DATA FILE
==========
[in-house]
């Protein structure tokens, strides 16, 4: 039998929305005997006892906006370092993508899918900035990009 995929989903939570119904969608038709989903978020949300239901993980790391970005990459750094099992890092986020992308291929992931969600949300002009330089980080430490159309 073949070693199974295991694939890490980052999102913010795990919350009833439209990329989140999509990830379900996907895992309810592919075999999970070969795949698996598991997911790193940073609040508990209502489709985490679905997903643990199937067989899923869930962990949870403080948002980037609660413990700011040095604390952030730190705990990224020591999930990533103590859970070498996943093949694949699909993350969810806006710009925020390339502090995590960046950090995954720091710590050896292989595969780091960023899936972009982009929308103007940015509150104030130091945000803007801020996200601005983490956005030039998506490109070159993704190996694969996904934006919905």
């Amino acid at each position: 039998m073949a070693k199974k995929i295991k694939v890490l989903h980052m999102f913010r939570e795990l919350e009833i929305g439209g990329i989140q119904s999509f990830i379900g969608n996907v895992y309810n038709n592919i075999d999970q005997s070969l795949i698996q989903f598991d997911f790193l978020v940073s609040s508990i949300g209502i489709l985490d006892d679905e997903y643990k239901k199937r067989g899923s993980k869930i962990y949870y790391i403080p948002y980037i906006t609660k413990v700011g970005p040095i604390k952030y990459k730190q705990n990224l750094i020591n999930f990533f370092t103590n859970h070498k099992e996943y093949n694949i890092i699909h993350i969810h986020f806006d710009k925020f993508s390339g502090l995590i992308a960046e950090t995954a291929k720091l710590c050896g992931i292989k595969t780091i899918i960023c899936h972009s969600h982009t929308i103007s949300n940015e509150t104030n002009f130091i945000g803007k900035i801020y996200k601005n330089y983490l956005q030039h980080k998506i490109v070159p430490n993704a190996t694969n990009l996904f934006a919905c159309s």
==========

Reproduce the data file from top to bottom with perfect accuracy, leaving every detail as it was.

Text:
[in-house]
């Protein structure tokens, strides 16, 4: 039998929305005997006892906006370092993508899918900035990009 995929989903939570119904969608038709989903978020949300239901993980790391970005990459750094099992890092986020992308291929992931969600949300002009330089980080430490159309 073949070693199974295991694939890490980052999102913010795990919350009833439209990329989140999509990830379900996907895992309810592919075999999970070969795949698996598991997911790193940073609040508990209502489709985490679905997903643990199937067989899923869930962990949870403080948002980037609660413990700011040095604390952030730190705990990224020591999930990533103590859970070498996943093949694949699909993350969810806006710009925020390339502090995590960046950090995954720091710590050896292989595969780091960023899936972009982009929308103007940015509150104030130091945000803007801020996200601005983490956005030039998506490109070159993704190996694969996904934006919905």
């Amino acid at each position: 039998m073949a070693k199974k995929i295991k694939v890490l989903h980052m999102f913010r939570e795990l919350e009833i929305g439209g990329i989140q119904s999509f990830i379900g969608n996907v895992y309810n038709n592919i075999d999970q005997s070969l795949i698996q989903f598991d997911f790193l978020v940073s609040s508990i949300g209502i489709l985490d006892d679905e997903y643990k239901k199937r067989g899923s993980k869930i962990y949870y790391i403080p948002y980037i906006t609660k413990v700011g970005p040095i604390k952030y990459k730190q705990n990224l750094i020591n999930f990533f370092t103590n859970h070498k099992e996943y093949n694949i890092i699909h993350i969810h986020f806006d710009k925020f993508s390339g502090l995590i992308a960046e950090t995954a291929k720091l710590c050896g992931i292989k595969t780091i899918i960023c899936h972009s969600h982009t929308i103007s949300n940015e509150t104030n002009f130091i945000g803007k900035i801020y996200k601005n330089y983490l956005q030039h980080k998506i490109v070159p430490n993704a190996t694969n990009l996904f934006a919905c159309s």